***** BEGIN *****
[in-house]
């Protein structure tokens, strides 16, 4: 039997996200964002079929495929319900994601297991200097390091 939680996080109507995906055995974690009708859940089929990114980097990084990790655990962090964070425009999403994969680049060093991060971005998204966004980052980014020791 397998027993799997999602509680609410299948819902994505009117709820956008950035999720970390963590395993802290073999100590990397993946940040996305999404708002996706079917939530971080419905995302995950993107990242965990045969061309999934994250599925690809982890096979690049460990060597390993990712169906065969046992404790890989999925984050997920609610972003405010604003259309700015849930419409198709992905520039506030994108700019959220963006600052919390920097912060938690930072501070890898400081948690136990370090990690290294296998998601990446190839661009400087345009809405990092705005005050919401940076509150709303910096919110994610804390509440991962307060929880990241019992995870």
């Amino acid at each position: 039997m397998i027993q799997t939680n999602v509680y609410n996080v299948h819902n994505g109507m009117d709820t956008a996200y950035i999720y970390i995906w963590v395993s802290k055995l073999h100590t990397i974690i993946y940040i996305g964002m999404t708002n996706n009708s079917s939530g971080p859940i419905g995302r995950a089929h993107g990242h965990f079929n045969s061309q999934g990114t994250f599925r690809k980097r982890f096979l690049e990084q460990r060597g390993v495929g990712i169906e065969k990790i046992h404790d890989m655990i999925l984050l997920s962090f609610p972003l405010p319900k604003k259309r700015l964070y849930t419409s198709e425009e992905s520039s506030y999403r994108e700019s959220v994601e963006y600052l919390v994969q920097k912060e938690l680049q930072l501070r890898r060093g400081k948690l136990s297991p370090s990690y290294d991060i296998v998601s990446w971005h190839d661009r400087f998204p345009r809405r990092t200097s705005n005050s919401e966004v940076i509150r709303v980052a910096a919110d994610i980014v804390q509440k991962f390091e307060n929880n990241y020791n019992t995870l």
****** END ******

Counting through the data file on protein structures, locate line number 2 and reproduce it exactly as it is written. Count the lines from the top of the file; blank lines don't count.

């Protein structure tokens, strides 16, 4: 039997996200964002079929495929319900994601297991200097390091 939680996080109507995906055995974690009708859940089929990114980097990084990790655990962090964070425009999403994969680049060093991060971005998204966004980052980014020791 397998027993799997999602509680609410299948819902994505009117709820956008950035999720970390963590395993802290073999100590990397993946940040996305999404708002996706079917939530971080419905995302995950993107990242965990045969061309999934994250599925690809982890096979690049460990060597390993990712169906065969046992404790890989999925984050997920609610972003405010604003259309700015849930419409198709992905520039506030994108700019959220963006600052919390920097912060938690930072501070890898400081948690136990370090990690290294296998998601990446190839661009400087345009809405990092705005005050919401940076509150709303910096919110994610804390509440991962307060929880990241019992995870």